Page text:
In that same moment blind Gray Wolf leaped in with a snarling cry, and fighting under Kazan’s belly, she fastened her jaws in one of the cat’s hindlegs. The bone snapped. The lynx, twice outweighed, leaped backward, dragging both Kazan and Gray Wolf. It fell back down on one of the porcupines, and a hundred quills drove into its body. Another leap and it was free—fleeing into the face of the smoke. Kazan did not pursue. Gray Wolf came to his side and licked his neck, where fresh blood was crimsoning his tawny hide. The fisher-cat lay as if dead, watching them with fierce little black eyes. The porcupines continued to chatter, as if begging for mercy. And then a thick black suffocating pall of smoke drove low over the sand-bar and with it came air that was furnace-hot.
At the uttermost end of the sand-bar Kazan and Gray Wolf rolled themselves into balls and thrust their heads under their bodies. The fire was very near now. The roar of it was like that of a great cataract, with now and then a louder crash of falling trees. The air was filled with ash and burning sparks, and twice Kazan drew forth his head to snap at blazing embers that fell upon and seared him like hot irons.
Close along the edge of the stream grew thick green bush, and when the fire reached this, it burned more slowly, and the heat grew less. Still, it was a long time before Kazan and Gray Wolf could draw forth their heads and breathe more freely. Then they found that the finger of sand reaching out into the river had saved them. Everywhere in that triangle between the two rivers the world had turned black, and was hot underfoot.
The smoke cleared away. The wind changed again, and swung down cool and fresh from the west and north. The fisher-cat was the first to move cautiously back to the forests that had been, but the porcupines were still rolled into balls when Gray Wolf and Kazan left the sand-bar. They began to travel up-stream, and before night came, their feet were sore from hot ash and burning embers.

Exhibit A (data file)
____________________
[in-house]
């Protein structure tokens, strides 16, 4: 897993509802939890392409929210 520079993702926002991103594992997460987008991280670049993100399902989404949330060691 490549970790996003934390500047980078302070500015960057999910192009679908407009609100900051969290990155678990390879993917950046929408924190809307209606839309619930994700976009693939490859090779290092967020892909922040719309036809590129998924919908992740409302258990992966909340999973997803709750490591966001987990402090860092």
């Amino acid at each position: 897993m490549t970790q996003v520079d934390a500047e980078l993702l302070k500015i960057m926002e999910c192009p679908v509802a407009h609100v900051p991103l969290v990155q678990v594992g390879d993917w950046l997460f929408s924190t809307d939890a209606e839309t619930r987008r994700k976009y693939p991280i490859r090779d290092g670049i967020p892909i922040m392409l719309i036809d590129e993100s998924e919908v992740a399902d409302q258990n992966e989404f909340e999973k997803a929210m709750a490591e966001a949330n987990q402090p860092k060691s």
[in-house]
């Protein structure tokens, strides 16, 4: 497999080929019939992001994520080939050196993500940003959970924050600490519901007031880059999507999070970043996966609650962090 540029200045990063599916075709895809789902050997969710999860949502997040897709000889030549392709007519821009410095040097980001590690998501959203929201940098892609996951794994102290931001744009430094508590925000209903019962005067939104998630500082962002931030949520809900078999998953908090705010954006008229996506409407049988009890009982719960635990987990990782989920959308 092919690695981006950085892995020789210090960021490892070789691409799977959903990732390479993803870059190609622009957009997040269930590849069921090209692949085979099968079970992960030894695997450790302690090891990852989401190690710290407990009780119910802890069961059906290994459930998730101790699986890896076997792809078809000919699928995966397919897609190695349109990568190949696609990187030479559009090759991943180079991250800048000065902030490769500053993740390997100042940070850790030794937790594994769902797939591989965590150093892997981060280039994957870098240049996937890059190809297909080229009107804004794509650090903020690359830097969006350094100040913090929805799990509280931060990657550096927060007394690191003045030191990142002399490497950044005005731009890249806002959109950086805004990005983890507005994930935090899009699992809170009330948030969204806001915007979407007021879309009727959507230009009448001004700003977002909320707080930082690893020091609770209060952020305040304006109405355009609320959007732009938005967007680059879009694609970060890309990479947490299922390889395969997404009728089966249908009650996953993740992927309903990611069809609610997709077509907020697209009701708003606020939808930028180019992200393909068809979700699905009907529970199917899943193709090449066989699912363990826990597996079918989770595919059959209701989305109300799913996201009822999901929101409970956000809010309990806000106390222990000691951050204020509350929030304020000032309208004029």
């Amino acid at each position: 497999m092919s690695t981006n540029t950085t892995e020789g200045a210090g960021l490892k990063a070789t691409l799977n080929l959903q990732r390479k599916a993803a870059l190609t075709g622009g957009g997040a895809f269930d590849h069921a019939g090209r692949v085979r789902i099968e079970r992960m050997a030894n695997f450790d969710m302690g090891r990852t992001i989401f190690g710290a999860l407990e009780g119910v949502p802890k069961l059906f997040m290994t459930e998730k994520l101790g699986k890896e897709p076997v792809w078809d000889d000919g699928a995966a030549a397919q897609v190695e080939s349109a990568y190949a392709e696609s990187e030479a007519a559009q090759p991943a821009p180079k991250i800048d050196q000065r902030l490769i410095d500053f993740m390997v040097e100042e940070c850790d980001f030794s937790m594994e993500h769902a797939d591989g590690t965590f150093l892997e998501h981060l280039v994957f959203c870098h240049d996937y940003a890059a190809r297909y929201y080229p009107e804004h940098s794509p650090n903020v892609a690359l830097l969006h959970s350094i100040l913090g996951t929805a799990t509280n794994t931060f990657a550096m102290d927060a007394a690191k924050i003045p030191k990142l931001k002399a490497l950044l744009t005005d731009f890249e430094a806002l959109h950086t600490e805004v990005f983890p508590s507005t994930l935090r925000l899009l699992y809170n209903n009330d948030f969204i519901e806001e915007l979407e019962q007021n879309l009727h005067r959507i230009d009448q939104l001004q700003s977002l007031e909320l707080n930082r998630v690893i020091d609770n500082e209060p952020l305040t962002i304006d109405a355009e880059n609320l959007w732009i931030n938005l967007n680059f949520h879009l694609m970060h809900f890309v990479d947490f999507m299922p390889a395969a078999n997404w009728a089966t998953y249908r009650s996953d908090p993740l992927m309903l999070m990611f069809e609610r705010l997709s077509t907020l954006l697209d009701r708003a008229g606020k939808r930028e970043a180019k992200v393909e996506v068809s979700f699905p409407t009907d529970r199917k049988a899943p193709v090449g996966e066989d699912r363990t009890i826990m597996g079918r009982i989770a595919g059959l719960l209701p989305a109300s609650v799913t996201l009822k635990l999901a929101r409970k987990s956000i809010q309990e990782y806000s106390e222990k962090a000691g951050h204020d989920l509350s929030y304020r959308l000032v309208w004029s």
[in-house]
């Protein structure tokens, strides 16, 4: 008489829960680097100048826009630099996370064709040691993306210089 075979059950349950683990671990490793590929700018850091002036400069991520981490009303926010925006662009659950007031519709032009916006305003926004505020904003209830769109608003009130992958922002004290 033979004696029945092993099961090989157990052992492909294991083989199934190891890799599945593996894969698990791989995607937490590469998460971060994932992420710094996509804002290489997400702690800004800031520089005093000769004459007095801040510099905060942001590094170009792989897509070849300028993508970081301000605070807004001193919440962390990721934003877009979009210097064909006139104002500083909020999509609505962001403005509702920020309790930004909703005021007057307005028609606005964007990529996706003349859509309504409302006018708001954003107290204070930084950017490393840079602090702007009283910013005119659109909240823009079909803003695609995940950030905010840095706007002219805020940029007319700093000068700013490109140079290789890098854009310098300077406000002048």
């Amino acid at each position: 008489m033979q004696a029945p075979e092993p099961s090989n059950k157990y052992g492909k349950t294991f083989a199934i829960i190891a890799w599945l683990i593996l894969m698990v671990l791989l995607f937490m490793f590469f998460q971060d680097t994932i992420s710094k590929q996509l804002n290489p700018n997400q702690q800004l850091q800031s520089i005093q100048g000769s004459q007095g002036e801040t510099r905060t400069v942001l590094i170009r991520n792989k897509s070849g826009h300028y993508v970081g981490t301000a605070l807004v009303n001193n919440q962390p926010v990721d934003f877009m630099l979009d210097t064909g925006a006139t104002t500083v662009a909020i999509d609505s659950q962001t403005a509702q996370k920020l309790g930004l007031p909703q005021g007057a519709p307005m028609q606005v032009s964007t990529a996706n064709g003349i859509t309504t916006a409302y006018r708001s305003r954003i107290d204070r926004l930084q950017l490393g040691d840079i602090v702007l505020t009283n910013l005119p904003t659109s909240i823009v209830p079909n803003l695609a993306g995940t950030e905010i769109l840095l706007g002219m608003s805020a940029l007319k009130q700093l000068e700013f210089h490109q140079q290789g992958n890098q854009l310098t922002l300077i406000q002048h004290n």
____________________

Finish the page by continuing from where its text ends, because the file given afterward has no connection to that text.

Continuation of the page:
The moon was strange and foreboding that night, like a spatter of blood in the sky, and through the long silent hours there was not even the hoot of an owl to give a sign that life still existed where yesterday had been a paradise of wild things. Kazan knew that there was nothing to hunt, and they continued to travel all that night. With dawn they struck a narrow swamp along the edge of the stream. Here beavers had built a dam, and they were able to cross over into the green country on the opposite side. For another day and another night they traveled westward, and this brought them into the thick country of swamp and timber along the Waterfound.
And as Kazan and Gray Wolf came from the west, there came from the Hudson’s Bay post to the east a slim dark-faced French half-breed by the name of Henri Loti, the most famous lynx hunter in all the Hudson’s Bay country. He was prospecting for “signs,” and he found them in abundance along the Waterfound. It was a game paradise, and the snow-shoe rabbit abounded in thousands. As a consequence, the lynxes were thick, and Henri built his trapping shack, and then returned to the post to wait until the first snows fell, when he would come back with his team, supplies and traps.